One click and you're flying in cyberspace

Some airlines will now sell you a plane ticket on the Internet: all you do is type in your credit card number. Andrew North logs on for a flight to Prague

Did I want my in-flight meals to be diabetic, kosher, low-calorie, low-carbohydrate, low-cholesterol, low-sodium, Muslim, vegetarian or Hindu? I was astonished. Never before had I been offered such choice. I wondered if I could have them all.

This menu was being offered not by a travel agent, but by my computer via the CompuServe network. I was using Easy Sabre, a flight, hotel and car-hire reservations system provided by the network, to find a cheap ticket from London to Prague in February. Instead of ringing endless travel agencies and enduring their irritating phone jingles, I was searching the schedules of most of the world's airlines by computer.

Owned by American Airlines, Sabre is the best established reservations system for cyberspace travellers, but it has always been restricted to users of online services such as CompuServe, which are connected to, but separate from, the Internet. Improvements in credit-card security mean that such services are at last becoming available to users of the World Wide Web.

The choice is already bewildering, with airlines and travel companies falling over themselves to set up shop on the Web. United Airlines provides free Web access to its Apollo reservations system under the title PC Travel. You can book rooms in any Holiday Inn or tickets on the Eurostar. There are guides and listings services by the hundred. In the past week, British Midland has launched what it claims to be the "world's first fully bookable reservation system on the Internet". The airline claims that CyberSeat allows secure transmission of credit-card details, so you can just pick up the ticket at the airport. Prague is one of its destinations.

But before I checked in there, I wanted to see whether Sabre's flight deals could match the range of its meals. Once you are connected, Sabre asks for the key details of your itinerary. I wanted to leave London on 8 February and return a week later. From a lengthy selection, I picked the cheapest: a British Airways flight, at $250 (pounds 162), including taxes. The whole process had taken five minutes. To buy the tickets, you just click on the confirm button and tap in your credit card number. The tickets are then mailed, or you can pick them up at Heathrow.

PC Travel works in much the same way and came up with the same price for a Czech Airlines flight. It suffers, however, from that increasingly common Web affliction - congestion. The process was painfully slow. Like popular tourist sights, certain parts of the Net are becoming badly overcrowded.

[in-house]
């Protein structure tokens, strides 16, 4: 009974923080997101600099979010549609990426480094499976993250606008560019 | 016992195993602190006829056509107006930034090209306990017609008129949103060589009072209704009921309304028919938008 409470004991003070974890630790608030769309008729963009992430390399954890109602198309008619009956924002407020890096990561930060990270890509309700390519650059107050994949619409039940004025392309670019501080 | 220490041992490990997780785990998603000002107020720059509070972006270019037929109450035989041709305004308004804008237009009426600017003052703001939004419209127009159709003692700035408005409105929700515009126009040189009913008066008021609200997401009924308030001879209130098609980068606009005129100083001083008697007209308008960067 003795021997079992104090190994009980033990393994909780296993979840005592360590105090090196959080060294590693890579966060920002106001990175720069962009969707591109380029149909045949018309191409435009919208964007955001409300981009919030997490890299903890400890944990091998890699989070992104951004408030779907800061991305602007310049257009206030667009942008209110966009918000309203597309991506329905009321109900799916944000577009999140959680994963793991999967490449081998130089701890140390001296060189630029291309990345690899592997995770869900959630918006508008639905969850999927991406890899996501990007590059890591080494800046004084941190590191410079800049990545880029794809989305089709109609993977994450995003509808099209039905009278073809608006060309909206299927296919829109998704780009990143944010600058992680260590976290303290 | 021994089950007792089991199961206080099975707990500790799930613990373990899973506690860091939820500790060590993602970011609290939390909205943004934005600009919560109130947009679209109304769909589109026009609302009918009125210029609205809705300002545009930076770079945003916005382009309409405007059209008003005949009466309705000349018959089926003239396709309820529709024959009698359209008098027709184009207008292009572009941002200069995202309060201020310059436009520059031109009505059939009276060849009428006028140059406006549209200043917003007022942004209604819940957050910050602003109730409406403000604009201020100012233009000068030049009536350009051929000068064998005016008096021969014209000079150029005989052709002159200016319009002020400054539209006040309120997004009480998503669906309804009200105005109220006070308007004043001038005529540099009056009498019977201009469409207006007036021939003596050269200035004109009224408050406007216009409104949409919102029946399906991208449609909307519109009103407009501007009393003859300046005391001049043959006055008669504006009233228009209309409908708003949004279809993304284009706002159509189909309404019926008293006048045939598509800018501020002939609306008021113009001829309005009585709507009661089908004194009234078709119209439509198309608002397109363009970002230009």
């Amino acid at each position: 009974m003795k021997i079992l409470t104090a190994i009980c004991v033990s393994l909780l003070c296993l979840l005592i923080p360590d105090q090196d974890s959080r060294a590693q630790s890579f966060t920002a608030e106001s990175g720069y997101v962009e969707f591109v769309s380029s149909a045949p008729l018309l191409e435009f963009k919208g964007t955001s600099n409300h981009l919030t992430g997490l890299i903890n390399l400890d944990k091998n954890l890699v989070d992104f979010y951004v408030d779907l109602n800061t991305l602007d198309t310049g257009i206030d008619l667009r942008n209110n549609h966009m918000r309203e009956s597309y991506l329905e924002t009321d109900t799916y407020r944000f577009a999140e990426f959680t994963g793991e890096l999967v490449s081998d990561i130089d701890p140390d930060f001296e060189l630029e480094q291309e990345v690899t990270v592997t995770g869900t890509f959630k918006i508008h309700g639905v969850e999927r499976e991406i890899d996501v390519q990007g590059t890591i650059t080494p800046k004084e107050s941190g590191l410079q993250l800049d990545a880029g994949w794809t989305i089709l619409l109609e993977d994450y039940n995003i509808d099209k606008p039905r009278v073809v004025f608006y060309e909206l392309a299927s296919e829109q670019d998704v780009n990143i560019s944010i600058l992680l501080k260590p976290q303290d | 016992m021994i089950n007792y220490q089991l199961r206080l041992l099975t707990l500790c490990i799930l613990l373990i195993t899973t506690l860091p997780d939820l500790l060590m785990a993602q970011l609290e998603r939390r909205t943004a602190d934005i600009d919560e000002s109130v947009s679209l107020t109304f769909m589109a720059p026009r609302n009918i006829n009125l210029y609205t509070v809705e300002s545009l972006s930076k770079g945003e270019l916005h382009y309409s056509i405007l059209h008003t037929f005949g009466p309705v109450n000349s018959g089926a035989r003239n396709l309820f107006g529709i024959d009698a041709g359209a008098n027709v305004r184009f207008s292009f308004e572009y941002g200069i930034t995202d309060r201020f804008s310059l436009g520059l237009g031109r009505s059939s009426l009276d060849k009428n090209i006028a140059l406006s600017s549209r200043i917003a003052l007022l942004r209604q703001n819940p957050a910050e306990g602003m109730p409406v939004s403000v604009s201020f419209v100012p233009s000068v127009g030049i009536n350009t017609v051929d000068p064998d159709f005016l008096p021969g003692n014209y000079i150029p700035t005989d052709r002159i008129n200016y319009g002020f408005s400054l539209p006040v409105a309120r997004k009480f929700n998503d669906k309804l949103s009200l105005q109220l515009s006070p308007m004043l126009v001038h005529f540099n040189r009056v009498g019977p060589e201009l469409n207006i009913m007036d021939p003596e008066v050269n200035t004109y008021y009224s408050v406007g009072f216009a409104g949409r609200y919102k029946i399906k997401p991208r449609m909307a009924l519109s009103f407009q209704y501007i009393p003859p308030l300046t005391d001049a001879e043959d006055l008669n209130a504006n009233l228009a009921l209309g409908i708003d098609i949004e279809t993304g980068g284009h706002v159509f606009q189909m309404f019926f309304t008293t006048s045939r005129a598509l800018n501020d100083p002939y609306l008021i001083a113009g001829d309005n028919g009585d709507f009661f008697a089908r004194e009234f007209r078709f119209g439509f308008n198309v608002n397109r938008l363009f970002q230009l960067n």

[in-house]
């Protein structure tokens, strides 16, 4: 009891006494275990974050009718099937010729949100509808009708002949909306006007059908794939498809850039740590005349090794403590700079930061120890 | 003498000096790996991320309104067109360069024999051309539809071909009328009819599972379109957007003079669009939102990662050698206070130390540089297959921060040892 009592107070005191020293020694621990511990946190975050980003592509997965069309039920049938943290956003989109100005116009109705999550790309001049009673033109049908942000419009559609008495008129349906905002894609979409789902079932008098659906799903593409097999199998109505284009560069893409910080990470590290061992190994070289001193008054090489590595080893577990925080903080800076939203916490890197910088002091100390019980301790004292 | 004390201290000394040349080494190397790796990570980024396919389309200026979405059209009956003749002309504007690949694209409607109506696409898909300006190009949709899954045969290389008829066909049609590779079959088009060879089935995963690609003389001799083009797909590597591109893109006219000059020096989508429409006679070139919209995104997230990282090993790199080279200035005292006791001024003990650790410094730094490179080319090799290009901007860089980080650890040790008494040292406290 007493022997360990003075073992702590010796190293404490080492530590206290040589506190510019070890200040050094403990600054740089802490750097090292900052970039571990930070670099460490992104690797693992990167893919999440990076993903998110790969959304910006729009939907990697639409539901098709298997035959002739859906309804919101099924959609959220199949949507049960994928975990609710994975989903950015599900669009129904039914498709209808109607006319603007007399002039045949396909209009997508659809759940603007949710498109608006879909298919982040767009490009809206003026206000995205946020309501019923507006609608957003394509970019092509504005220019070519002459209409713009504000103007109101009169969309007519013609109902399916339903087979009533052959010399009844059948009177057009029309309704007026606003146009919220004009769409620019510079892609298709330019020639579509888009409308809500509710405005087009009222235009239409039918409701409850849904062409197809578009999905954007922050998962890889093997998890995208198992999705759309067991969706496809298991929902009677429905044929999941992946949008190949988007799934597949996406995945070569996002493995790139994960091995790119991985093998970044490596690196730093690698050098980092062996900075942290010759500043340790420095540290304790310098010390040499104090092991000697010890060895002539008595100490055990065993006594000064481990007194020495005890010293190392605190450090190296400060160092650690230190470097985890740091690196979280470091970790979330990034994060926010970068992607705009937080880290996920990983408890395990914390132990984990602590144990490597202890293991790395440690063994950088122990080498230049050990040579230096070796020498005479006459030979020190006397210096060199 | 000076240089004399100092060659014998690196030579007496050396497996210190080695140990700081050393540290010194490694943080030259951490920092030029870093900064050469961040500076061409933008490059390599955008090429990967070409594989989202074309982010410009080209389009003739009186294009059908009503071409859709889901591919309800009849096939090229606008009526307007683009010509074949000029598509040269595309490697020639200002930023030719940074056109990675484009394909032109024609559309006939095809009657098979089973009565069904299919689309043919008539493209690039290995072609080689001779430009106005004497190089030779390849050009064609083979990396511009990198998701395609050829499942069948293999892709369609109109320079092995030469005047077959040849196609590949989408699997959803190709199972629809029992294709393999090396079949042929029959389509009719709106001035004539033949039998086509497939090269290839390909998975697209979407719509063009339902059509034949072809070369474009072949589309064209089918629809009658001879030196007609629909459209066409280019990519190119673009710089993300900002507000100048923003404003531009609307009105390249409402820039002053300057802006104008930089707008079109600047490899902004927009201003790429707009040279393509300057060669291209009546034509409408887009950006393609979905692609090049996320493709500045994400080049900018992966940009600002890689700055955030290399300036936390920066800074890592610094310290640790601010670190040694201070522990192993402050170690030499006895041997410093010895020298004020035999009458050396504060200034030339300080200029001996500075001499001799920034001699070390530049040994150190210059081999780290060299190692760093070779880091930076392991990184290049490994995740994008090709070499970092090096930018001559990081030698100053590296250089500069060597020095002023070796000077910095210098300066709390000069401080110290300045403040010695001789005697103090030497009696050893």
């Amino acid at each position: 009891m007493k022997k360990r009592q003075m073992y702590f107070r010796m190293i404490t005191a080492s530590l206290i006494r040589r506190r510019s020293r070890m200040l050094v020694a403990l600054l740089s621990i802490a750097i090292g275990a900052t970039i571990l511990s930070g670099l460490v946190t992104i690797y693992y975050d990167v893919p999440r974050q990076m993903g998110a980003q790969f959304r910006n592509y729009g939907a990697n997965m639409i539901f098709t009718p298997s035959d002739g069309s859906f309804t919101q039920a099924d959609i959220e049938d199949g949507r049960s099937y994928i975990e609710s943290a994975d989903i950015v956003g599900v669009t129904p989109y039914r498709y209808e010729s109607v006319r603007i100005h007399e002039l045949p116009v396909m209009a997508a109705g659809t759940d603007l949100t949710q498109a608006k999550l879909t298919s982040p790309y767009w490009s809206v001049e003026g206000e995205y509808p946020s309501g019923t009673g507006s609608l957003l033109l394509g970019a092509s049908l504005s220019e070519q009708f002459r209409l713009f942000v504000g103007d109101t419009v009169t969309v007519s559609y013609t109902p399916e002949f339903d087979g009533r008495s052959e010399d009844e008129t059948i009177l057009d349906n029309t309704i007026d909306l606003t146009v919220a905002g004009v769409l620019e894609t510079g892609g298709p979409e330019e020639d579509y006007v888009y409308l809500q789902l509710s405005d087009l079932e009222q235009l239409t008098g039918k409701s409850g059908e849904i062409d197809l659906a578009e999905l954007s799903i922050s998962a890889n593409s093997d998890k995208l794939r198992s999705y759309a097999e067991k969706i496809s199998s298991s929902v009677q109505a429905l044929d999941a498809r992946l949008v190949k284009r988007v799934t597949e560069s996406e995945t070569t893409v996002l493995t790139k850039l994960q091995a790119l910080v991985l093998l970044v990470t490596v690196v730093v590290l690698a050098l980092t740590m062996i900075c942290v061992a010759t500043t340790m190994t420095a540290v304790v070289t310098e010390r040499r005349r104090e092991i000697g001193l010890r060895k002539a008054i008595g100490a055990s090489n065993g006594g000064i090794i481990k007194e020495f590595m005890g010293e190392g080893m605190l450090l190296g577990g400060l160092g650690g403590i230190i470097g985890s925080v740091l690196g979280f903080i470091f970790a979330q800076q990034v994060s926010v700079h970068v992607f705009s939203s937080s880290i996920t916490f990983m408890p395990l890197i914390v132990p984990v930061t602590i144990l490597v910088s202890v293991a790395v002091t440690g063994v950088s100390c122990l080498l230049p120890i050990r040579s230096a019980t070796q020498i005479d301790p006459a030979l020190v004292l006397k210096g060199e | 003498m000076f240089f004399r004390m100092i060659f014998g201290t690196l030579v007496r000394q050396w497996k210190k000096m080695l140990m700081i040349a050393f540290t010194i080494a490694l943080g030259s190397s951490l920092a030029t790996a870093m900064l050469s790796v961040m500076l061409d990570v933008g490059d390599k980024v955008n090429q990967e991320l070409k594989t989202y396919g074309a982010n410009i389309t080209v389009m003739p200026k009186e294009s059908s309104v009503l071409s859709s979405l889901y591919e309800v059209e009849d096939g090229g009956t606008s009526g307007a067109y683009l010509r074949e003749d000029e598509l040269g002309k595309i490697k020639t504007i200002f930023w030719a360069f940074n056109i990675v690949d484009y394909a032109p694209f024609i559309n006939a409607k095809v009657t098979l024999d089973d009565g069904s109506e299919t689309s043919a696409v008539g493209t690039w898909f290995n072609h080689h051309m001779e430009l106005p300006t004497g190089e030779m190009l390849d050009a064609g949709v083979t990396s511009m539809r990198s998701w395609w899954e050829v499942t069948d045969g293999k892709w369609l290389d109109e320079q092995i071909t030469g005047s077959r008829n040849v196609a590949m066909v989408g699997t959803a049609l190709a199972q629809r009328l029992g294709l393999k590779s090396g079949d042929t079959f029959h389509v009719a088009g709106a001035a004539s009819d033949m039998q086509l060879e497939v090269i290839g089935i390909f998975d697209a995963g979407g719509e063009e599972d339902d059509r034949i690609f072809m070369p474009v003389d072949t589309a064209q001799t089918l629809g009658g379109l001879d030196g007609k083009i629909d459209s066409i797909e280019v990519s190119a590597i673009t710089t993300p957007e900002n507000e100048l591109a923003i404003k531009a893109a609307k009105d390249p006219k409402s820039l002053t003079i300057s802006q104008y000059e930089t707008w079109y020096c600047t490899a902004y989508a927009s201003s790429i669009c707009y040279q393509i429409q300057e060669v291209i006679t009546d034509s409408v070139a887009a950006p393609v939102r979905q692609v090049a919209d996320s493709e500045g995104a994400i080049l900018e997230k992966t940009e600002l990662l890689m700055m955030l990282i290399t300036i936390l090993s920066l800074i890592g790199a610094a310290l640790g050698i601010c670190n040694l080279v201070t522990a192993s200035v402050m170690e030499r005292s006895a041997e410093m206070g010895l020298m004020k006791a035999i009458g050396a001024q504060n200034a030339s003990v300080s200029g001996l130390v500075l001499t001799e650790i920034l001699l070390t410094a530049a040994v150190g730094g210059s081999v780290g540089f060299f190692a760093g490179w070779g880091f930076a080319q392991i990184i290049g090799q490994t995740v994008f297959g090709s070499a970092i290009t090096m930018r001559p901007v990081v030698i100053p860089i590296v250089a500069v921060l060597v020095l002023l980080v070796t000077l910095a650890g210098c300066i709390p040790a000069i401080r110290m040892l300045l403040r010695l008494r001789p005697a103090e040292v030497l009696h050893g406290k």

There were no such problems with British Midland's CyberSeat, perhaps because of its more limited range of destinations. Its interface, the clickable graphics on screen, is extremely easy to follow. It scored on price, too: pounds 155, including taxes. Just for interest, I went back to Sabre to see if the same flights were available. They were, but for pounds 7 more. I called round several agencies and airlines - including British Midland's telephone reservations - and found they all quoted pounds 162. It seems that cyberglitches mean that in certain circumstances Net users can get lower fares than anyone else. Even better, if I take a friend the fare falls to pounds 145 per person.

But don't expect to get good deals in cyberspace all the time. There are still few agencies on the Web, so there is nothing like the level of competition on the high street. Heavily discounted "consolidation" fares, which airlines use to offload seats through agents, are still hard to find. But the number of agents using e-mail to take bookings is increasing.

Finding budget hotels in cyberspace is not easy - the Rough Guide to Prague is not yet posted on the Web, unlike its US counterpart. Hotel Net could offer only expensive hotels, although its range is expanding.

The answer is to visit an umbrella travel Web site, which serves as a central meeting point for the thousands of travel services available. Hotel Anywhere and the US Traveler's Center are especially comprehensive. The former is aimed at budget travellers, and after much clicking it directed me to a selection of low-price Prague hotels.

Rail travellers are not left out. British and European timetable information is available via the Deutschebahn Web site. It is in German, but it is not difficult to use and the company also has an English-language booking service on CompuServe. British Rail companies have yet to offer such a service on the Web...

The armchair traveller: where to look on the Net

To use cyberspace travel services, you need a computer, a modem and a subscription to a Net service provider or an online service such as CompuServe, Europe Online or America Online (which provide full Net access in addition to their own services).

British Midland's CyberSeat:

Campus Travel:



Hotel Net:

Hotel Anywhere:

PC Travel:

Rough Guides:

Traveler's Center:


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